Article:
Delia Smith's How to Cook

Overview

Best-selling author Delia Smith presents a simple and enjoyable cooking course for people of all ages and abilities.

We live in a time when everyone can buy food products from literally anywhere in the world at the local supermarket, when people can assemble instant suppers from food bars, where on almost every city corner there's a take-out or fast-food chain. But many people have forgotten the joys and simple pleasures of putting together a delicious, nutritious meal on their ...

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Overview

Best-selling author Delia Smith presents a simple and enjoyable cooking course for people of all ages and abilities.

We live in a time when everyone can buy food products from literally anywhere in the world at the local supermarket, when people can assemble instant suppers from food bars, where on almost every city corner there's a take-out or fast-food chain. But many people have forgotten the joys and simple pleasures of putting together a delicious, nutritious meal on their own. In a busy world where people have less and less time for cooking, many feel intimidated by even the thought of cooking. Delia's How To Cook restores a respect for food in its simplest, purest form, bringing everyone back to the basics skills of cooking.

Adapted for the US market, Dorling Kindersley's How To Cook is a combination of two separate volumes Delia published in the UK on the basic art of cooking. In Book One, she starts at the very beginning, explaining in detail the staple ingredients of all cooking — eggs, flour, potatoes, rice, and pasta. Book Two proceeds through the fundamentals of preparing fish, meat, poultry, fruit, and vegetables. In her typically friendly, accessible style, she guides beginners through the basics that will serve them for a lifetime of cooking. Boiling and poaching an egg, bread and pastry baking, making sauces and cooking all kinds of rice — these are some of the many techniques she presents that will remove intimidation from the cooking process and inspire total confidence.

For those who have already mastered these techniques, who are already accomplished cooks, How To Cook provides a sparkling collection of recipes, incorporating new ideas such as fat-free white sauces, french 'fries' you don't have to fry, and souffles that don't collapse, all presented in Delia's inimitable style.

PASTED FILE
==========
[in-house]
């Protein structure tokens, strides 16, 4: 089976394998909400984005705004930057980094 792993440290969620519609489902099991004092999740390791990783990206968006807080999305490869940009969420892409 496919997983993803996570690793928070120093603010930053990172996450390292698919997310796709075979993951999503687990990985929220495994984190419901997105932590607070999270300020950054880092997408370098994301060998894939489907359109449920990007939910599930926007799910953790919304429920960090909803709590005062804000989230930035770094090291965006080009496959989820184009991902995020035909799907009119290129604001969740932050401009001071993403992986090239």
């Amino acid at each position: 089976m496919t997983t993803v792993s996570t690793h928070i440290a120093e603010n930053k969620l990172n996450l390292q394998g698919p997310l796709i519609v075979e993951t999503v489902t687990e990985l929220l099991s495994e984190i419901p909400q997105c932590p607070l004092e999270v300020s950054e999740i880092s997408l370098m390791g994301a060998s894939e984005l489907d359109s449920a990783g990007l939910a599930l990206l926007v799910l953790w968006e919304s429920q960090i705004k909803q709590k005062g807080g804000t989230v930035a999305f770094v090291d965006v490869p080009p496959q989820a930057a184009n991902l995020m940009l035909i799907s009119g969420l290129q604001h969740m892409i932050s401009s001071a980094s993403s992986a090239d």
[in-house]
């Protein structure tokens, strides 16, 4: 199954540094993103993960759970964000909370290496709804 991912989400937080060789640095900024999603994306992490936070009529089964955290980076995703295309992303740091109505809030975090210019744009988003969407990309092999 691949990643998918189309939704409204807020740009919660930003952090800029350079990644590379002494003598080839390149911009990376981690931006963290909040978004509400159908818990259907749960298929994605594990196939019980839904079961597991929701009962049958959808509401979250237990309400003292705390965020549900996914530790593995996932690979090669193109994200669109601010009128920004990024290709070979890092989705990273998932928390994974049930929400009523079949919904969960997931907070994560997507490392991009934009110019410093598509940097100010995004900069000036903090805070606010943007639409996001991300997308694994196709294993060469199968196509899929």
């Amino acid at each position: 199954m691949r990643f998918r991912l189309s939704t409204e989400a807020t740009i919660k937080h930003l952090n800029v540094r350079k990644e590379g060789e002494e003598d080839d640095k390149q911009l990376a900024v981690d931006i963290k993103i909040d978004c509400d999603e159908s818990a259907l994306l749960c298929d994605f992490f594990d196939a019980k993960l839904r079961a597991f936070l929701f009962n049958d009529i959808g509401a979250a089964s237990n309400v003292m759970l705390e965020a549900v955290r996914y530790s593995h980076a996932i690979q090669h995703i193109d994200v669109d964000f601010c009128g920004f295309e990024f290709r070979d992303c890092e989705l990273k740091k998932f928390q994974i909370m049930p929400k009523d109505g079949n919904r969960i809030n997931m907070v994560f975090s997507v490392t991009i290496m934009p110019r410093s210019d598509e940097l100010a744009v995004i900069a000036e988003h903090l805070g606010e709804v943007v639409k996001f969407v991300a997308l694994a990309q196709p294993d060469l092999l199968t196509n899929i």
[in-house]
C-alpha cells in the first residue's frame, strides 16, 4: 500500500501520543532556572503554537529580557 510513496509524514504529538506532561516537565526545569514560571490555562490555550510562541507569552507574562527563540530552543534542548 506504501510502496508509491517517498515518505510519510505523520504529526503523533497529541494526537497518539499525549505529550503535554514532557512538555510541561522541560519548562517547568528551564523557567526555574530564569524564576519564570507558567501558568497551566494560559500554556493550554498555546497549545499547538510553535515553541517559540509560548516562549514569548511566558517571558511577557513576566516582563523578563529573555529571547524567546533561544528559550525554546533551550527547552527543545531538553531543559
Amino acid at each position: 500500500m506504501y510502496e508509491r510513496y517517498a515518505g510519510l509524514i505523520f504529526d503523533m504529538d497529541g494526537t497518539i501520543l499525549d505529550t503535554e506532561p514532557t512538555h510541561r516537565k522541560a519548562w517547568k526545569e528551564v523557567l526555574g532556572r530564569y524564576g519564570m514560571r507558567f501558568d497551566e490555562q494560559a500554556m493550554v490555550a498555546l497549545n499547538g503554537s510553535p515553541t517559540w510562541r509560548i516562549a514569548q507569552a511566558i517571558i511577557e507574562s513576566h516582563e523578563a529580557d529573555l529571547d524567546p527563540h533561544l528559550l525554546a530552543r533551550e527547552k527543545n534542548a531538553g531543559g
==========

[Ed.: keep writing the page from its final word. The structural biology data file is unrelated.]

Author Biography: Delia Smith is Britain's best-selling cooking author, her books having sold over fourteen million copies in the UK. She has presented cooking programs on BBC television for 28 years. Her book, Delia Smith's Summer Collection was published in the US in 1999 by Dorling Kindersley, Inc., and she has published several other titles in the
UK including Delia Smith's Winter Collection, Delia Smith's Complete Cookery Course, and Delia Smith's Christmas. She is also Consultant Food Editor of Sainsbury's Magazine, published in the UK by the Sainsbury chain. Delia and her husband, the writer and editor Michael Wynn, live in Suffolk, England.
Delia Smith's How To Cook is a companion book to the PBS Television series GREAT FOOD, presented by WNET 13, New York.

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Editorial Reviews

From Barnes & Noble
The Barnes & Noble Review
How do you know when your potatoes are fluffy inside? And what can you do to keep your eggshells from cracking? In this solid recipe collection/cooking course, Delia Smith teaches us to make it right.

Smith’s British cooking show has already won her millions of followers. In this guidebook, she shares with us all her elegant, homey recipes along with basic tips of good cooking. What we love most are the plentiful pictures, which show what a dish should look like in its various stages. How do you know when your pastry is perfect? Consult Delia Smith. (Jesse Gale)

Rocky Mountain News Columbus Dispatch
...wonderful recipes that are sensibly and attractively presented.
Town and Country
In How To Cook, which has clean, inviting photographs...[Delia] shares recipes that are not only delicious but also easy to prepare.
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Product Details

  • ISBN-13: 9780789471864
  • Publisher: DK Publishing, Inc.
  • Publication date: 4/1/2001
  • Pages: 496
  • Product dimensions: 8.86 (w) x 11.02 (h) x 1.38 (d)